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Try Cram School
Posted December 17th, 2016 by webadmin
In this issue’s Teaching Assistance, Takuya Mitsushige questions the assumptions of taking a monolingual approach to pedagogy. He asks, “Is it better to use the target language only to teach the language?” Teaching at a language school where students are not allowed to use their mother tongue in class, he frames the issue as a monolingual fallacy. He counters neoliberal ideology that includes thinking of English as an international language, believing in the necessity of English competence for economic success, encouraging the early learning of EFL, and the monolingual approach. He makes this informed judgment by constantly questioning assumptions, understanding contextual meanings, and reflecting on his own biases.
Try Cram School
I’m an English teacher in a cram school and at an English conversation school. These two schools are very different from each other. Many of my students enter my conversation school at the end of the day after they have finished their regular classes at junior and senior high school. Others come to my cram school because they have refused to go to a regular public or private school. It is my pleasure to provide ideas from my point of view on issues that I thought were solvable problems years ago—pronunciation, school English, and translation. These still remain key problems facing Japanese learners of EFL at my cram school and language school.
Pronunciation: In Japan teachers do not teach students how to make certain sounds that are difficult to produce. Without learning pronunciation how can students be understood when they speak English outside of Japan?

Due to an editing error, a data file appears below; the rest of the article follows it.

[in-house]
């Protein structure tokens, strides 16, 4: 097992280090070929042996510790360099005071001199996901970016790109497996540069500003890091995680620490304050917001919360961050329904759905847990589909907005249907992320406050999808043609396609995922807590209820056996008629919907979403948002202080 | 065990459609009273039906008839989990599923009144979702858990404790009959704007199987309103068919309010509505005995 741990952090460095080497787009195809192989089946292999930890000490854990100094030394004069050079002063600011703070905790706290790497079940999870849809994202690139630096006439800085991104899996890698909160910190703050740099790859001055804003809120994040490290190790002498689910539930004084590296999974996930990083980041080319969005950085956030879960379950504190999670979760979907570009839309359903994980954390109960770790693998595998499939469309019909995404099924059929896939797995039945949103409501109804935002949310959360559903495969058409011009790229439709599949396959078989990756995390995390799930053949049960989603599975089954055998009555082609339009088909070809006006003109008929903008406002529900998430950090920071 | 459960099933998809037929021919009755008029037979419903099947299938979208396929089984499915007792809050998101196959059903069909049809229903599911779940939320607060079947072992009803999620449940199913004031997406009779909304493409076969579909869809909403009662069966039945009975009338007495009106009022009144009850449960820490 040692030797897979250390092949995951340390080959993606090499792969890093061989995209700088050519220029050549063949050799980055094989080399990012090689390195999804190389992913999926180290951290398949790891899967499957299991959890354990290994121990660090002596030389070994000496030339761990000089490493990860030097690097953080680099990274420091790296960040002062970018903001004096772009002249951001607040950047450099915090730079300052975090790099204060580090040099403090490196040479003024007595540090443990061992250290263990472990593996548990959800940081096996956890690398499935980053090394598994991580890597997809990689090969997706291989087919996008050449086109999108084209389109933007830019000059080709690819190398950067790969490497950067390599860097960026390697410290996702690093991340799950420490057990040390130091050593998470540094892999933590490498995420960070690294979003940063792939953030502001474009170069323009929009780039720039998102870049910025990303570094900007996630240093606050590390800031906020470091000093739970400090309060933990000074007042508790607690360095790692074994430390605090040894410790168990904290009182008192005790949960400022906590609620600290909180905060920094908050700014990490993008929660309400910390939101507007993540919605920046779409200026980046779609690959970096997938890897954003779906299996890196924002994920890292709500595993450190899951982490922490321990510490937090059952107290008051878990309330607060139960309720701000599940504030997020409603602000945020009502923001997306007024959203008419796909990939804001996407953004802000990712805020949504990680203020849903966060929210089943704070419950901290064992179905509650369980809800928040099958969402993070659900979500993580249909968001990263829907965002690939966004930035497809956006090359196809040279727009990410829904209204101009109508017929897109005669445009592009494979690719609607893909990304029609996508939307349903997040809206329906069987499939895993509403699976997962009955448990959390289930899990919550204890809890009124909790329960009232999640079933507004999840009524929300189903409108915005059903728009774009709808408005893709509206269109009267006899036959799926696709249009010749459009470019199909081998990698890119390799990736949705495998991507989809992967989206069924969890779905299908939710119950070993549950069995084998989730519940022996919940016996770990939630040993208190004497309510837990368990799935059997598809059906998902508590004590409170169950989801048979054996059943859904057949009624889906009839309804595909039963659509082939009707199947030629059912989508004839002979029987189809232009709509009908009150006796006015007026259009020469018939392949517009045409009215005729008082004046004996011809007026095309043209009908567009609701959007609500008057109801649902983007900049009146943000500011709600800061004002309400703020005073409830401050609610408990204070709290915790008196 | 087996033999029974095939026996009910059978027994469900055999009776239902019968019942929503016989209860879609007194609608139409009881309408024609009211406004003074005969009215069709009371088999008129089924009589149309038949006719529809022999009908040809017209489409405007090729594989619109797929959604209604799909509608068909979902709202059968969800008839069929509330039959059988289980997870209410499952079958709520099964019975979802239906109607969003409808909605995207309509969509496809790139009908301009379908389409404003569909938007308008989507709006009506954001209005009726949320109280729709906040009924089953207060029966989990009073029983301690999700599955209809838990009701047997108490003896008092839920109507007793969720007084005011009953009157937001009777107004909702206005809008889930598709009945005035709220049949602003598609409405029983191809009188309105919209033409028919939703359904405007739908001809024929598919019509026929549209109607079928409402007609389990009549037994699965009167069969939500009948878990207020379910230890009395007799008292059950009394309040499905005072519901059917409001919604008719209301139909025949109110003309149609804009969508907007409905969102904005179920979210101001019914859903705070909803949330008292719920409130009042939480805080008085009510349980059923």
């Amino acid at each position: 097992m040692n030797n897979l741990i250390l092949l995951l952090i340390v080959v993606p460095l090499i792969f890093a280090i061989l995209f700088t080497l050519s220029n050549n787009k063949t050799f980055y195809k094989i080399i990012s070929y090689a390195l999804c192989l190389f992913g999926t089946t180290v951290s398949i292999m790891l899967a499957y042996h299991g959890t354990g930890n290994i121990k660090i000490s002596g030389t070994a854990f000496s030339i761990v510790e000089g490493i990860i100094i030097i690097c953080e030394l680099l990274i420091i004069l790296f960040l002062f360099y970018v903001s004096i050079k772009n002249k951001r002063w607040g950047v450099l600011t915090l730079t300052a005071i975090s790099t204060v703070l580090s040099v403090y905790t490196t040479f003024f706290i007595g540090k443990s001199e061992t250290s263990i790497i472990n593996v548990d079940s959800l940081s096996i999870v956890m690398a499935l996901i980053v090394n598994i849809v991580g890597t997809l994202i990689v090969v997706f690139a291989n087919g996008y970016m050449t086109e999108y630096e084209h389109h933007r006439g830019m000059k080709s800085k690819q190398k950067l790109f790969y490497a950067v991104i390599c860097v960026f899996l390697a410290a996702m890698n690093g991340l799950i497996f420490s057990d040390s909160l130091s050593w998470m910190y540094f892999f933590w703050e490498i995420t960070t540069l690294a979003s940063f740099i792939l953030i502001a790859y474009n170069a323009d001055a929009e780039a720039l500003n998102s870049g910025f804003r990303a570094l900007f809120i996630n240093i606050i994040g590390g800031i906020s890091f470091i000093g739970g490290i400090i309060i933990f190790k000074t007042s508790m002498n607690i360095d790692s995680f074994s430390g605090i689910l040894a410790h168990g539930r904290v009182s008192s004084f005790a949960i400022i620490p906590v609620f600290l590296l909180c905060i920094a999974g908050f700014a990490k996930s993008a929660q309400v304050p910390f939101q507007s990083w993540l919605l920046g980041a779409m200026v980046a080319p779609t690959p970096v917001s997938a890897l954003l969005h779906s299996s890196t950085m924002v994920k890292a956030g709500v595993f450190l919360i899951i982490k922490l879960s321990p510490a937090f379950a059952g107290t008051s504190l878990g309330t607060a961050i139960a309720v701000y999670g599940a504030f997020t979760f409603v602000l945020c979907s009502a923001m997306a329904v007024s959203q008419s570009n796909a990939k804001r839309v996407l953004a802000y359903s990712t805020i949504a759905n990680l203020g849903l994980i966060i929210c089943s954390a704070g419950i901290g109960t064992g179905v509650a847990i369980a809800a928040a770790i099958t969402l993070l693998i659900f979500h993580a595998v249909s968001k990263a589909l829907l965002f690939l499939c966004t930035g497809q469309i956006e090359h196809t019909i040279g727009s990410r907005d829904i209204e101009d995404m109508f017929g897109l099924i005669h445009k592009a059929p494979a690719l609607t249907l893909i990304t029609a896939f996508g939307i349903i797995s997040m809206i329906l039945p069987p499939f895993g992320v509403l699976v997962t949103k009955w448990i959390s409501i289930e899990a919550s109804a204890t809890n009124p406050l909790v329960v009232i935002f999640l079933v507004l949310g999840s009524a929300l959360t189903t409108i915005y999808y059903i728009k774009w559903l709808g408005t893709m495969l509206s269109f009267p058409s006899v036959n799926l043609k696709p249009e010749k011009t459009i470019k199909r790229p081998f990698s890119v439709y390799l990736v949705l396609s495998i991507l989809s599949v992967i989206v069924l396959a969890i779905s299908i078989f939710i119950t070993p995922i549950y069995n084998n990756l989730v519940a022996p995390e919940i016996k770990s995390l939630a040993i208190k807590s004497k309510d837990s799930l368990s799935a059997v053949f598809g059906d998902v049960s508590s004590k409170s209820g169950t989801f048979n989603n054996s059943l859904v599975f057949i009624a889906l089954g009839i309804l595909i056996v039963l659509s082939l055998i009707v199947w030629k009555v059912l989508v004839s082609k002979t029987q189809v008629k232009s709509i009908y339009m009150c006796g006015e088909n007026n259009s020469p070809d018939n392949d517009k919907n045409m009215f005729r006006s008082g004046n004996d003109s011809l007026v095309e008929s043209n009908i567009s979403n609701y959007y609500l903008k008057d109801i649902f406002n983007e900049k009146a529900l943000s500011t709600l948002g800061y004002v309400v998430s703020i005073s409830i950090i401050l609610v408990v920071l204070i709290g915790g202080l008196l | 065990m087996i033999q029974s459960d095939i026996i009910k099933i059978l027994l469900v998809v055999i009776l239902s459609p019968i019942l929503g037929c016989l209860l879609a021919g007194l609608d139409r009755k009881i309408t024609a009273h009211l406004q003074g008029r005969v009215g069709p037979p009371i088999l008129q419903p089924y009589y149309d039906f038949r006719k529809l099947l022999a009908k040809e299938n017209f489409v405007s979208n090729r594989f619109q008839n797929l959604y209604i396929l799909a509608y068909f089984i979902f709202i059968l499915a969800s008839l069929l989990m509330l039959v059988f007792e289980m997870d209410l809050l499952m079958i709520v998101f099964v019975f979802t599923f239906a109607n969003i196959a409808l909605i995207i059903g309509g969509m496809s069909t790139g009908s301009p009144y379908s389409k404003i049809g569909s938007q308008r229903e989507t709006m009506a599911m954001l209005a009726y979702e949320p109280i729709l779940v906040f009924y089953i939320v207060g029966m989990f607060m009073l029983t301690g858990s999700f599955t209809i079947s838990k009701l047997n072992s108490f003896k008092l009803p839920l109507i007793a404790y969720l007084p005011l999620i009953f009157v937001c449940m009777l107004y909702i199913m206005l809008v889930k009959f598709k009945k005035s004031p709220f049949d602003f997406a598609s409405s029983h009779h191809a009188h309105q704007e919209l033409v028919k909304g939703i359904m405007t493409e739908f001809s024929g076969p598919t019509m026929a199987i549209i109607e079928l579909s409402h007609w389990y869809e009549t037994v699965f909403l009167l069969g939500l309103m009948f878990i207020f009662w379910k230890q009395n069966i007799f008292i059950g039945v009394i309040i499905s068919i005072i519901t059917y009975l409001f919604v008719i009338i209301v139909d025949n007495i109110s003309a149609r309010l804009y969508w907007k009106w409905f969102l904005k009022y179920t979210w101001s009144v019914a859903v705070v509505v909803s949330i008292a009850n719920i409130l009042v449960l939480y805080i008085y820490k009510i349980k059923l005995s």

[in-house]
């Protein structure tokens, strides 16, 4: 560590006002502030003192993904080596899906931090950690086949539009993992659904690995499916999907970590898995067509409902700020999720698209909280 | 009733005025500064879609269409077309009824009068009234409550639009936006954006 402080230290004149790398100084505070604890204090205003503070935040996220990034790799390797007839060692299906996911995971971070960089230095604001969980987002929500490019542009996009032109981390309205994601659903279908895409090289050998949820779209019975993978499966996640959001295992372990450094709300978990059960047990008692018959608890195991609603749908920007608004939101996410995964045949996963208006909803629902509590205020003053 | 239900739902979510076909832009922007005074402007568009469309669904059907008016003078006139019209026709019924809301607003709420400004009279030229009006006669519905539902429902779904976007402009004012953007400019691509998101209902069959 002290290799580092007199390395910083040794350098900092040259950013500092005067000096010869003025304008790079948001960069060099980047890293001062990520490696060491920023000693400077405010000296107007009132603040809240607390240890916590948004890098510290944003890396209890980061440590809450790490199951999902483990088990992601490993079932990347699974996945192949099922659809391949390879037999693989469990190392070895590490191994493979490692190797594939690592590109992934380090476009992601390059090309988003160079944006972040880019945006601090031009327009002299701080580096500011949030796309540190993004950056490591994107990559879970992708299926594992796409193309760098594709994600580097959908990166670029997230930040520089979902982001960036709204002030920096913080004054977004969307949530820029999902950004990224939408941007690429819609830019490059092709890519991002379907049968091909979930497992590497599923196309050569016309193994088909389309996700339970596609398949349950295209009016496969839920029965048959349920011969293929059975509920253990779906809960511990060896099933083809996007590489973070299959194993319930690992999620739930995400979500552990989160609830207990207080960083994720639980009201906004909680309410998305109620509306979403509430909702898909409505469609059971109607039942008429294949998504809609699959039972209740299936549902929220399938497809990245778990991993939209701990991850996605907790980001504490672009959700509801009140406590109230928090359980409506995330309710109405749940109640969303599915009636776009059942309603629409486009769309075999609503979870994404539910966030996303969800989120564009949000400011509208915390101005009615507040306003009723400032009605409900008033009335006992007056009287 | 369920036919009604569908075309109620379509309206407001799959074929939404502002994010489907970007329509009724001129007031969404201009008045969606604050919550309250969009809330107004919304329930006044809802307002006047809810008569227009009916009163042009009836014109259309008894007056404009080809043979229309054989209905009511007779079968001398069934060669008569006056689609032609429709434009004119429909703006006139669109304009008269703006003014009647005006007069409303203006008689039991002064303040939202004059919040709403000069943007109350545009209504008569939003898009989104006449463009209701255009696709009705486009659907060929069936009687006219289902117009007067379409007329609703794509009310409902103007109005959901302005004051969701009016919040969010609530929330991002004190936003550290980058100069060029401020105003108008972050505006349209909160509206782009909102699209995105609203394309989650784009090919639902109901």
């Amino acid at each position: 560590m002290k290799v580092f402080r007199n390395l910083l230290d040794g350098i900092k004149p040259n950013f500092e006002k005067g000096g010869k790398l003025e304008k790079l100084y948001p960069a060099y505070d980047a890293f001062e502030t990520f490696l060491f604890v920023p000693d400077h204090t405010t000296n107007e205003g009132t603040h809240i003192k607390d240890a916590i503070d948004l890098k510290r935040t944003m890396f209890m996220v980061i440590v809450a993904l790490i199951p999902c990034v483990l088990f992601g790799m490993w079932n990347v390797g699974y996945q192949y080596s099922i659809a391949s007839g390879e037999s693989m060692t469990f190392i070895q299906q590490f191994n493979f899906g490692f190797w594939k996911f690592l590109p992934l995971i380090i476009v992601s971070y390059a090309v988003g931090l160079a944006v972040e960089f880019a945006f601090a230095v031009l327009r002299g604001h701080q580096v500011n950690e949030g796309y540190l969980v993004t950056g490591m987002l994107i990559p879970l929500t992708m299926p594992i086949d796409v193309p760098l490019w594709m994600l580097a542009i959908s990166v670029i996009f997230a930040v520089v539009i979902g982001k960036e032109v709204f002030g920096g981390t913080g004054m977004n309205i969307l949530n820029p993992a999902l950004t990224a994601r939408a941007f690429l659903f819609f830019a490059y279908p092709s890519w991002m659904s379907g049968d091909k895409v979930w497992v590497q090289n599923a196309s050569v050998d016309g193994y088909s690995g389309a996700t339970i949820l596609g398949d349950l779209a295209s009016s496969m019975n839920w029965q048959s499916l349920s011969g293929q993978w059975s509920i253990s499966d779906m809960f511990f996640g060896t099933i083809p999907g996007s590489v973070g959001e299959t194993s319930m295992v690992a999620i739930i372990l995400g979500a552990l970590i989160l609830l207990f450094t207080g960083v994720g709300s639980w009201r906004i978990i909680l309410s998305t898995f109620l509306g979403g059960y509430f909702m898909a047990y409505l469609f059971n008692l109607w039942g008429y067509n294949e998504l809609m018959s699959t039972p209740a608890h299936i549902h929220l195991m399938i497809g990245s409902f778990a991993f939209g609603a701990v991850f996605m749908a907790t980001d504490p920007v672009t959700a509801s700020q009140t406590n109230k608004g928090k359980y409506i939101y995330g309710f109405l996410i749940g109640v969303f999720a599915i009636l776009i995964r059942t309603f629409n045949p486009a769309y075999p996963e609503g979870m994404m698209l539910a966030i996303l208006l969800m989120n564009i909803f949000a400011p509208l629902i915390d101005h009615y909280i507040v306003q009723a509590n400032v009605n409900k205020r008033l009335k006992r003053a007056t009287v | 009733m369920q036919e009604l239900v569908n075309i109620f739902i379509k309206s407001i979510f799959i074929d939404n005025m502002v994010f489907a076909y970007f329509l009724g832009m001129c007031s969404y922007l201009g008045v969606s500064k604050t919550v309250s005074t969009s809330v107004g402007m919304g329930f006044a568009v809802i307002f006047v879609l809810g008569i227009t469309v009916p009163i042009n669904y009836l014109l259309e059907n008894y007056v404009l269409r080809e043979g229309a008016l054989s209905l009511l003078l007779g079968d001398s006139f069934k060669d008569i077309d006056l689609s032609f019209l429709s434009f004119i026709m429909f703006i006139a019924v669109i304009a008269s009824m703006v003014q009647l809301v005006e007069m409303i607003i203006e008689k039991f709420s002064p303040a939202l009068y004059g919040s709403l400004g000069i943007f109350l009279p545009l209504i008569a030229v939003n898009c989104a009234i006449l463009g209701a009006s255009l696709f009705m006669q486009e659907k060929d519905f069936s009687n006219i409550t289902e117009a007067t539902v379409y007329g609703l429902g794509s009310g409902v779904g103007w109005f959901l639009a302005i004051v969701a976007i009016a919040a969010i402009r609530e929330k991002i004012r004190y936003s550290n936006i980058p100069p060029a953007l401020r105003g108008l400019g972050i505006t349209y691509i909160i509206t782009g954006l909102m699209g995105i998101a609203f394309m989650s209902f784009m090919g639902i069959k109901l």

School English: Many students think that what they learn in school is the English they can use in the real world. In a test, there is always one perfect answer to a question. Yet, there are usually many possible answers. A typical example is the question: “How are you?” For many students the only reply is: “I’m fine thank you, and you?” Even though they have a headache, cough, or broken heart.
Translation: I believe that no one can translate one language perfectly into another. Even very simple English can be difficult to translate. The real problem is that during face-to-face or online communication, it takes too long to translate. If a listener cannot follow a conversation in real time the communication will be disrupted. For example, usually native speakers say, “I had a dream last night,” but that gets lost in translation when a Japanese English speaker says, “I saw a dream last night.” Some English words have the same Japanese translation such as “had better” and “should.” To a native speaker, “should” is more like a piece of advice such as, “You should go now otherwise you could be late for your appointment.” The phrase “had better” is more of a warning that if you do not do this you will be in trouble. An example of this is, “You had better eat this.”
To critique the pronunciation issue, let’s consider, “What is English for?”
People all over the world know that Japan is an advanced country that sells its products to the world. Japan is also a relatively big market for foreign companies to sell to. The Korean economy is not as strong as Japan’s, and this might be why they seem to try harder. If you want to sell something to someone, it is easier if you speak that person’s language. To sell their products to a world market, Koreans believe they have to study English and also test themselves according to OPIc, a test used to measure oral proficiency.
According to studies by Grin, Sfreddo, & Vaillancourt (2010) in Quebec and Switzerland, individuals’ language proficiency generally correlated with higher earnings, even when the level of education and experience was statistically controlled. In contrast, Kubota (2011) critiques these claims by asking is it English proficiency that promises economic success, or is it economic success (parents’ education, father’s job) that promises English competence?